Edited by Dan Rys
UMG Executive Committee’s Big Payday
Universal Music Group’s 11-person executive committee was paid a total of $128.4 million in short-term employee benefits — most likely salaries and bonuses – in 2020, according to financial information released by the music group’s parent company Vivendi.
When post-employee benefits and share-based payouts are added, that total jumps to $132 million — almost double the $62.2 million paid to the executive team in 2018.
According to the UMG website, the executive team consists of UMG chairman/CEO Lucian Grainge; executive vp Michele Anthony; chairman/CEO of Central Europe and Deutsche Grammophon, Frank Briegmann; executive vp and general counsel Jeffrey Harleston; executive vp and chief people and inclusion officer Eric Hutcherson; United Kingdom and Ireland chairman/CEO David Joseph; executive vp marketing Andrew Kronfeld; executive vp/CFO Boyd Muir; executive vp digital strategy Michael Nash; executive vp/chief administrative officer Will Tanous; and Universal Music Publishing Group (UMPG) chairman/CEO Jody Gerson.
The financial data drop, which Vivendi likely released in preparation for UMG’s expected to become publicly traded in late-September, does not specify how that $128.4 million was divvied up among the 11 executives.
Financial observers note that executive team compensation expected to look even richer once UMG goes public, as the company will probably have its own management incentive stock plan. But as things stand now, UMG’s executive team likely received higher salaries due because they don’t have such a management incentive stock plan. In order to attract and maintain top talent, UMG has to compete with the Warner Music Group, which does have a management incentive stock plan that will someday deliver hundreds of millions of dollars to its upper management team. Also, the salary structure for the executive management board probably reflects the value that the team has created down through the years through its management of UMG: In 2013 Softbank offered to buy UMG from Vivendi for $8.5 billion; currently, UMG is valued at about $40 billion.
UMG’s total personnel costs in 2020, including the executive management team, were $1.42 billion of which $1.2 billion went to salaries – 17.6% of the companies $8.04 billion in revenue.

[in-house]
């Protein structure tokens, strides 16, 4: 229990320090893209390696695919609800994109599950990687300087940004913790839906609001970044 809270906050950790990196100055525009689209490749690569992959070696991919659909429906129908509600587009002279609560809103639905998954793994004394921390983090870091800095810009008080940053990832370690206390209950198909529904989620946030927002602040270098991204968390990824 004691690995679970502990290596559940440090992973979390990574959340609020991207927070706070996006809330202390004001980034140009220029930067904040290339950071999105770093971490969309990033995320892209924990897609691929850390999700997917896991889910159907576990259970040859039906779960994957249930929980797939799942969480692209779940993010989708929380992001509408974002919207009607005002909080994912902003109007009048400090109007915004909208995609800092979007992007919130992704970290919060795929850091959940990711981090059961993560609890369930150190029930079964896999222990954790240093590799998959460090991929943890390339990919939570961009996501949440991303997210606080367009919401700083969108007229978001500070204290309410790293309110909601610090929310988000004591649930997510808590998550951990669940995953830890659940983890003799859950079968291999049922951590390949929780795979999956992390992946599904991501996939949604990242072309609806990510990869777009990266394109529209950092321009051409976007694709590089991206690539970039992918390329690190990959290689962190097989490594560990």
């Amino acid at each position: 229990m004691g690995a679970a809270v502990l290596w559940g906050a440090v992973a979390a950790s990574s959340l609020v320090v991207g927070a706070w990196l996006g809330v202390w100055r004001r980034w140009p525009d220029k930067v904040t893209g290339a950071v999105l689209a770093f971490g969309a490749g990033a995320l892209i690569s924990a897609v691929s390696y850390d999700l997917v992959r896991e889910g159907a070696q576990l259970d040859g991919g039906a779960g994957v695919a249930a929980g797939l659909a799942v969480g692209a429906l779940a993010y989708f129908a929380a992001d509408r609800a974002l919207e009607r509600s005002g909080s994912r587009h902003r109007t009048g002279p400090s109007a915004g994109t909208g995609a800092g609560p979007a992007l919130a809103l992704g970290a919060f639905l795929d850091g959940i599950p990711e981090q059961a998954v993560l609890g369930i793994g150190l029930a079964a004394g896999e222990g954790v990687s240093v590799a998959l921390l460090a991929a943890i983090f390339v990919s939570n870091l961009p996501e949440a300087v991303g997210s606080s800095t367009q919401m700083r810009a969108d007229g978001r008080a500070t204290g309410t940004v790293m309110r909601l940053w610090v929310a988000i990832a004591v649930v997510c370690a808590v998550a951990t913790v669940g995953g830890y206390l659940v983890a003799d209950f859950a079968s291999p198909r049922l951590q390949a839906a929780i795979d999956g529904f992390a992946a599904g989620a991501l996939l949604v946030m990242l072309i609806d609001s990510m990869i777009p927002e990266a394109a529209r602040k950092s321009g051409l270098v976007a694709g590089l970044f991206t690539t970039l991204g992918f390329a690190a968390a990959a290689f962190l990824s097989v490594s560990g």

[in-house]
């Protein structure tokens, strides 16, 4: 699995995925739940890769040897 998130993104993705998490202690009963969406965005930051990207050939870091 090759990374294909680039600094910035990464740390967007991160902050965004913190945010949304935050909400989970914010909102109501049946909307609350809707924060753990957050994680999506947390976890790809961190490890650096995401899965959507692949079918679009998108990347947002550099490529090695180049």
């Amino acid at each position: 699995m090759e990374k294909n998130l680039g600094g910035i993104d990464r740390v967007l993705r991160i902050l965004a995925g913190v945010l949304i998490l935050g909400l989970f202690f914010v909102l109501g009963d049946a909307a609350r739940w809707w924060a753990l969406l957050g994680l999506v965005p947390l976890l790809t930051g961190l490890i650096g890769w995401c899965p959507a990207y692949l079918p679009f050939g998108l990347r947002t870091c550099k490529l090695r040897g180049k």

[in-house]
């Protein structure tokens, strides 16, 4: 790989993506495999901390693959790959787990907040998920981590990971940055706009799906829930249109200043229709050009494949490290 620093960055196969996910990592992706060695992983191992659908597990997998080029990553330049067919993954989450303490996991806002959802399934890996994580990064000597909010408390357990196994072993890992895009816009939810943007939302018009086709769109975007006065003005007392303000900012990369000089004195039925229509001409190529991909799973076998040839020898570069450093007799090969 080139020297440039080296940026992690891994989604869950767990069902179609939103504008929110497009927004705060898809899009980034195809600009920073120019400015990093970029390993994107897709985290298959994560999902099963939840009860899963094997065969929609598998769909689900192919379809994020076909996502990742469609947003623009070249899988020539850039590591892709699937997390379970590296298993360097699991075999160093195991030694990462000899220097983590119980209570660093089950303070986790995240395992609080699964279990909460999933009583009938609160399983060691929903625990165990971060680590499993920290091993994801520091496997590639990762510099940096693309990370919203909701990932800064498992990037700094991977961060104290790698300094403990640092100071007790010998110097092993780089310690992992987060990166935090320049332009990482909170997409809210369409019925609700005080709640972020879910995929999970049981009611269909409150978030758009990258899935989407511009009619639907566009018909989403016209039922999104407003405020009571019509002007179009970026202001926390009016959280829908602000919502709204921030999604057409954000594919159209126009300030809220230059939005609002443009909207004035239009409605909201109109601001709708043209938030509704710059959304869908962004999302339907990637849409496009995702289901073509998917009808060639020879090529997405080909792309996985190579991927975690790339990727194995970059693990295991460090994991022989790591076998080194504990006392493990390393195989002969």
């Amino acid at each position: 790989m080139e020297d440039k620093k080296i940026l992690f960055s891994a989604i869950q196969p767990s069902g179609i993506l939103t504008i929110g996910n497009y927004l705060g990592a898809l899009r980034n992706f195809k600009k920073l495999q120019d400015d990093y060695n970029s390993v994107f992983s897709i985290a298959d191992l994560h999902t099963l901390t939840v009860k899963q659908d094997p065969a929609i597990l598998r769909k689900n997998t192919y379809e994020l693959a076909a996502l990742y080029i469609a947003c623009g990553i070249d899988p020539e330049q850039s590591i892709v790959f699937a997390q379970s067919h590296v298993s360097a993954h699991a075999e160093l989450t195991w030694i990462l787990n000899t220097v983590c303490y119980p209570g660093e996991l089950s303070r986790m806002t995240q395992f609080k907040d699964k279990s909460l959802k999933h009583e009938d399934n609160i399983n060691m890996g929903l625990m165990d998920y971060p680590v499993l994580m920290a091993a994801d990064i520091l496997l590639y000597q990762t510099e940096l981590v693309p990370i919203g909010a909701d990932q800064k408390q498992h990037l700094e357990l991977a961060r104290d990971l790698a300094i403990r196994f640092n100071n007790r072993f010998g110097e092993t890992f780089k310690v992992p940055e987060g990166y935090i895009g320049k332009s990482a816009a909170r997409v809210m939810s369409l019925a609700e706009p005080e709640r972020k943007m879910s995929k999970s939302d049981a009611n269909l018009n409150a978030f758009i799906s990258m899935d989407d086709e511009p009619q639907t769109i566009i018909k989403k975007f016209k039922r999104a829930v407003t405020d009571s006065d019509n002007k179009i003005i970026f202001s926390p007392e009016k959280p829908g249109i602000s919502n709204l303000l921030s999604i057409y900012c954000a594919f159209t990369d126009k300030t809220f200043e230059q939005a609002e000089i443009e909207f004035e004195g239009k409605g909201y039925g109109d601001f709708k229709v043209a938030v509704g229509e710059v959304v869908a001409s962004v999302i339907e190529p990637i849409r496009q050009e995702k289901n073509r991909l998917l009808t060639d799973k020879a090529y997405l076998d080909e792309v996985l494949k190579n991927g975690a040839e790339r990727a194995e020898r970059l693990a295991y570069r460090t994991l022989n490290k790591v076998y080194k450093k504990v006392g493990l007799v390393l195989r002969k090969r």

Last year, Universal carried on average 8,800 employees, up from 8,400 in 2019 and 7,900 in 2019. If the executive team’s compensation is excluded from overall salaries and total benefit compensation, that works out to an average salary of $121,000 and an average benefits package — which also includes social security and other employee costs — of $147,000. But, again, this is still skewed somewhat higher by salaries and bonuses paid to label chairman like Republic’s Monte Lipman and Interscope’s John Janick, which are generally not disclosed. (The foreign currency translations used in this story are based on the annual average exchange rates experienced by Vivendi and quoted in the company’s annual financial results for the year of 2020 — 1 euro to $1.13; and 2018 — 1 euro to $1.187.)
UMG declined to comment. –-Ed Christman
Joni Chats With Clive At Grammy Gala
When part two of Clive Davis’ invitation-only virtual Pre-Grammy Gala takes place on May 15, the festivities will include a prerecorded interview with Joni Mitchell that was conducted by the master of ceremonies. A source in Davis’ camp says that during the conversation, Mitchell, 77, cites Édith Piaf and her early exposure to Black artists as influences on her jazz-influenced style of songwriting. While growing up in Alberta, Canada, she tells Davis, “There was a sideshow when the fair came to town called Harlem in Havana. We were all forbidden by our parents as kids to be seen even standing there watching because it was Black burlesque,” she recalls. “But they played a really sexy version of [Jimmy Forrest’s] ‘Night Train’ and that piece of music really affected my writing,” she explains.
When Davis asks for Mitchell’s reaction to the multitude of artists who have been influenced by her work and covered her songs, Mitchell, who has given few interviews since recovering from a 2015 aneurysm that affected her speech and ability to walk, says that she was told repeatedly over the course of her career, “Nobody is ever going to cover your songs. They are too personal.”
Other artist conversations slated for the gala include Queen’s Brian May and Roger Taylor, Elton John, Paul Simon, H.E.R., DaBaby, Carlos Santana, Rob Thomas, Dave Grohl, Dionne Warwick, Slash and Donovan. –Frank DiGiacomo